Leonardo Helicopters characterizes Brazil’s current economic situation as “difficult,” but the company says it remains one of the most important world markets for the company’s products and services. Leonardo’s current commercial and parapublic fleet in Brazil stands at 181 helicopters performing many roles, including executive/corporate transport, law enforcement, public utility and offshore transport. That fleet includes AW119s, AW109s and AW139s, with another 12 Lynx serving in the Navy.
On the military side, the Lynx upgrade program for eight helicopters is ongoing. A recent contract amendment has led to more advanced training for the Brazilian Navy pilots, improvement of the main gearboxes upgrade rate, as well as the start of studies considering a new weapon system for the Lynx MK 21B, its new denomination (AH11B for the Brazilian Navy). The MK21B will feature a glass cockpit, Wildcat-like and new enhanced avionics and electronic warfare (EW) equipment managed by its mission system.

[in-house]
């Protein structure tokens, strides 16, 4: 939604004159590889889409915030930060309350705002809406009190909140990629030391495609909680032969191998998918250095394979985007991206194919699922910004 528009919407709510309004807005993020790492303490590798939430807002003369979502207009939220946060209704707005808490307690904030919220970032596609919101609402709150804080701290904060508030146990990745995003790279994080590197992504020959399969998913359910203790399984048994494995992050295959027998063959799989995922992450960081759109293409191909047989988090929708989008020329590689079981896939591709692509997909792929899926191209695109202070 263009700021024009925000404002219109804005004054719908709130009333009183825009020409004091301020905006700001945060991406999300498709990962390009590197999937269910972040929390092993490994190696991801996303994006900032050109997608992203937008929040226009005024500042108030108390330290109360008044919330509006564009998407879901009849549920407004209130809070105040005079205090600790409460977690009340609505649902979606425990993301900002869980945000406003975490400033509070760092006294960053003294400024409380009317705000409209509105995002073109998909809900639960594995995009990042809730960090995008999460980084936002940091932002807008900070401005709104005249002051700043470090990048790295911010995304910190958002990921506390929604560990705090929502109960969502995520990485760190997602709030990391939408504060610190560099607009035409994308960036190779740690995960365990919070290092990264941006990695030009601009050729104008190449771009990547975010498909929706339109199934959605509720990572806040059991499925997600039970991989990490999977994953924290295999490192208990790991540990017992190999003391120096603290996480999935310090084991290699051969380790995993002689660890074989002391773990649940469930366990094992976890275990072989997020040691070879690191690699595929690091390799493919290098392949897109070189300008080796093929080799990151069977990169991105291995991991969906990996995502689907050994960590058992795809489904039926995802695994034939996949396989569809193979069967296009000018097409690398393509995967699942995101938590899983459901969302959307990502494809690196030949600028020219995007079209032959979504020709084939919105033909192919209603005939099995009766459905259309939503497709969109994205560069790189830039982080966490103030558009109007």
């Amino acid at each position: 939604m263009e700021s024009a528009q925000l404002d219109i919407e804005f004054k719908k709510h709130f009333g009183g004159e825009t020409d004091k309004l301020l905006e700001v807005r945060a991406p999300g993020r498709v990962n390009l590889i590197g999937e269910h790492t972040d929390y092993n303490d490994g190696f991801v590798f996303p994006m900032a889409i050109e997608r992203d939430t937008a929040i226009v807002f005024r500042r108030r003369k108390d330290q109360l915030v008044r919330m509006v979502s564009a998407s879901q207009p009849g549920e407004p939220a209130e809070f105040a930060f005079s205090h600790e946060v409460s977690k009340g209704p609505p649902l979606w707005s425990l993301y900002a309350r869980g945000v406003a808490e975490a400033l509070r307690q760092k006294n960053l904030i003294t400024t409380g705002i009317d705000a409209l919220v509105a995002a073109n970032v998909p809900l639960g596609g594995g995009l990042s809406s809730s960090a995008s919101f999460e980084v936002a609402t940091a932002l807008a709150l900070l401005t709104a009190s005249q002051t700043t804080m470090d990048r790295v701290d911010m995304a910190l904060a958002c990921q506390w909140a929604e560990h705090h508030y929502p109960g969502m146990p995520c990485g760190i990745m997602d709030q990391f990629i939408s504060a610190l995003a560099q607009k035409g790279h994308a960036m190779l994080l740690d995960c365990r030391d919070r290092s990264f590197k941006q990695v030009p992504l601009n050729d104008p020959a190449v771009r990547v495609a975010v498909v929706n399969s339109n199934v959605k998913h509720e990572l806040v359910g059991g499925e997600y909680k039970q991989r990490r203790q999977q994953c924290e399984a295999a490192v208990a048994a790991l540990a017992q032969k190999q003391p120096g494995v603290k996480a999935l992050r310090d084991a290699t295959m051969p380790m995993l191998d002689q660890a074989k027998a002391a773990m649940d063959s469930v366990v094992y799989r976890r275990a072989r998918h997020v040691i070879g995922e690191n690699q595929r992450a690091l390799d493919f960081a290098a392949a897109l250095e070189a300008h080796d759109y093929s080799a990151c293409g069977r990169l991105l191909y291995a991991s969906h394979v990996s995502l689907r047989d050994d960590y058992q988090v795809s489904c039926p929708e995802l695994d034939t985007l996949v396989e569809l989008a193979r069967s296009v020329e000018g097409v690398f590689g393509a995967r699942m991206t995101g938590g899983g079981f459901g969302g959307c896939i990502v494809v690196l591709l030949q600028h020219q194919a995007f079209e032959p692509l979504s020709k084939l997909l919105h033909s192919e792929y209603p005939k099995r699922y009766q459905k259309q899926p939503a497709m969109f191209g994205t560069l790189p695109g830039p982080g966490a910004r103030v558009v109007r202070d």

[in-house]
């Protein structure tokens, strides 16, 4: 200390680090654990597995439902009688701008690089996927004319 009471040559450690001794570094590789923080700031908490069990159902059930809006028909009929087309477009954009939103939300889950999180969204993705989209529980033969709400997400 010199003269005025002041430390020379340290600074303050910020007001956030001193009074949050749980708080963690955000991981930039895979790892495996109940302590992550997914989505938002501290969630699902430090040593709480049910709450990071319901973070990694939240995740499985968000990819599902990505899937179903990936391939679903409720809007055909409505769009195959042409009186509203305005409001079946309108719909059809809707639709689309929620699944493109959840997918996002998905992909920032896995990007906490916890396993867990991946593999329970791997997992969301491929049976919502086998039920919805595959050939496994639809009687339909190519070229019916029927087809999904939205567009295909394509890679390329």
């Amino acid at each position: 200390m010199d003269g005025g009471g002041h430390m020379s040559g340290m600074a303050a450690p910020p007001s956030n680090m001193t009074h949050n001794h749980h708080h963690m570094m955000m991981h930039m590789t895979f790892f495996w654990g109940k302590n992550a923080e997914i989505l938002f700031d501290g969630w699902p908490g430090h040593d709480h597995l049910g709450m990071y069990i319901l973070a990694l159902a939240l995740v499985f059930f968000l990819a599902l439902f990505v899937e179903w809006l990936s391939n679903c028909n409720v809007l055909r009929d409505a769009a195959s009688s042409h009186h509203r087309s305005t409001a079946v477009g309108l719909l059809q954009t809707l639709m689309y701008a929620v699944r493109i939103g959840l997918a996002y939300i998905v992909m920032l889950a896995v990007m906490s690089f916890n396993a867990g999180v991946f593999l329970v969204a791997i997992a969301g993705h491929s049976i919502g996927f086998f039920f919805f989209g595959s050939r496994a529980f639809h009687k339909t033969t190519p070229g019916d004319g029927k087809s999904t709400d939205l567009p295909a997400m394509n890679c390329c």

Leonardo is making parapublic inroads as well. The Policia Federal do Brasil operate the AW139, the government of the State of São Paulo operates a GrandNew light twin (AW109SP), delivered in 2015 and currently performing environmental and forest patrols and airborne surveillance, and the State of Rio Grande do Sul is the first South American parapublic operator of the AW119Kx, bringing the total AW119 fleet supporting police and firefighting units to six. In addition to the AW139 used for policing, there are currently 30 AW139s operating in the offshore energy industry in Brazil, and one in the VIP/corporate market. Era (Aeroleo) introduced two AW189s into the Brazilian offshore market this year. The helicopter is being marketed as a lower-cost alternative to the Sikorsky S-92A and Airbus Helicopters H225. With 12 passengers, the 18,960-pound (optional mtow) AW189 has the range to reach and return from energy platforms more than 200 nm offshore. In high-density configuration, the AW189 can transport 18 passengers (with two crew). The manufacturer is offering the AW189 in offshore, private, maritime search-and-rescue and parapublic variants. The AW189 is available with a variety of options and kits and approved for single-pilot IFR. Power comes from a pair of 2,000-shp, Fadec-controlled GE CT7–2E1 turboshafts. The helicopter has a Rockwell Collins glass-panel avionics suite that is NVG-compatible, a four-axis autopilot and optional rotor ice-protection system.